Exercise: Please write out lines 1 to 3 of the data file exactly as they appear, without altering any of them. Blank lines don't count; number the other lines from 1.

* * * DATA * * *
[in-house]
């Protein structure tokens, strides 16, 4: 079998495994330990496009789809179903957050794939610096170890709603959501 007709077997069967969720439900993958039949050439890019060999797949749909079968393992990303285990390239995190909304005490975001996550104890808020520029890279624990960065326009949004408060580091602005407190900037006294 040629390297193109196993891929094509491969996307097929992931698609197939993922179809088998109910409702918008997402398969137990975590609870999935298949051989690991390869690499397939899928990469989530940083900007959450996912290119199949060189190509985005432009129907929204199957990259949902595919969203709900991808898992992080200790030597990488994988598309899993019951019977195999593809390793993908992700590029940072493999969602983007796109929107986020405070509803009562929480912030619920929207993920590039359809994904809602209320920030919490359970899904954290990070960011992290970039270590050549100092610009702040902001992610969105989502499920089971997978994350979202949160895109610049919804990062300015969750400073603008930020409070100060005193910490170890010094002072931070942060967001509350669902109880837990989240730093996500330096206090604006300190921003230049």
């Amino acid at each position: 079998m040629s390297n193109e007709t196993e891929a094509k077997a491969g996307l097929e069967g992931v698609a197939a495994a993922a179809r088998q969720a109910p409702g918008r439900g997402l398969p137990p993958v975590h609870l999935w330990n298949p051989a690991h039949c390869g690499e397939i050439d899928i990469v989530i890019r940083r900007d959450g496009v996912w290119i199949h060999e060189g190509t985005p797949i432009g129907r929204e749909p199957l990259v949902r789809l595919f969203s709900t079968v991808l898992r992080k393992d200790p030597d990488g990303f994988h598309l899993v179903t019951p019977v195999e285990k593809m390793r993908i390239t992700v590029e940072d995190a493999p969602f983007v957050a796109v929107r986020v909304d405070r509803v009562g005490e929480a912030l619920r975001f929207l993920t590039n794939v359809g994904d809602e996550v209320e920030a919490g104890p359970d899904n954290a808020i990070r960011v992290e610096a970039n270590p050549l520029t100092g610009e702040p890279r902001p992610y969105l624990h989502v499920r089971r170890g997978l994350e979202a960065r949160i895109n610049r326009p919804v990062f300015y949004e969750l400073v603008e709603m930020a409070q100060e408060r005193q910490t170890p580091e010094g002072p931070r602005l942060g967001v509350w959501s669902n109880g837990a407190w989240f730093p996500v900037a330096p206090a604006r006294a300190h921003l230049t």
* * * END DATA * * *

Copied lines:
[in-house]
């Protein structure tokens, strides 16, 4: 079998495994330990496009789809179903957050794939610096170890709603959501 007709077997069967969720439900993958039949050439890019060999797949749909079968393992990303285990390239995190909304005490975001996550104890808020520029890279624990960065326009949004408060580091602005407190900037006294 040629390297193109196993891929094509491969996307097929992931698609197939993922179809088998109910409702918008997402398969137990975590609870999935298949051989690991390869690499397939899928990469989530940083900007959450996912290119199949060189190509985005432009129907929204199957990259949902595919969203709900991808898992992080200790030597990488994988598309899993019951019977195999593809390793993908992700590029940072493999969602983007796109929107986020405070509803009562929480912030619920929207993920590039359809994904809602209320920030919490359970899904954290990070960011992290970039270590050549100092610009702040902001992610969105989502499920089971997978994350979202949160895109610049919804990062300015969750400073603008930020409070100060005193910490170890010094002072931070942060967001509350669902109880837990989240730093996500330096206090604006300190921003230049």
């Amino acid at each position: 079998m040629s390297n193109e007709t196993e891929a094509k077997a491969g996307l097929e069967g992931v698609a197939a495994a993922a179809r088998q969720a109910p409702g918008r439900g997402l398969p137990p993958v975590h609870l999935w330990n298949p051989a690991h039949c390869g690499e397939i050439d899928i990469v989530i890019r940083r900007d959450g496009v996912w290119i199949h060999e060189g190509t985005p797949i432009g129907r929204e749909p199957l990259v949902r789809l595919f969203s709900t079968v991808l898992r992080k393992d200790p030597d990488g990303f994988h598309l899993v179903t019951p019977v195999e285990k593809m390793r993908i390239t992700v590029e940072d995190a493999p969602f983007v957050a796109v929107r986020v909304d405070r509803v009562g005490e929480a912030l619920r975001f929207l993920t590039n794939v359809g994904d809602e996550v209320e920030a919490g104890p359970d899904n954290a808020i990070r960011v992290e610096a970039n270590p050549l520029t100092g610009e702040p890279r902001p992610y969105l624990h989502v499920r089971r170890g997978l994350e979202a960065r949160i895109n610049r326009p919804v990062f300015y949004e969750l400073v603008e709603m930020a409070q100060e408060r005193q910490t170890p580091e010094g002072p931070r602005l942060g967001v509350w959501s669902n109880g837990a407190w989240f730093p996500v900037a330096p206090a604006r006294a300190h921003l230049t």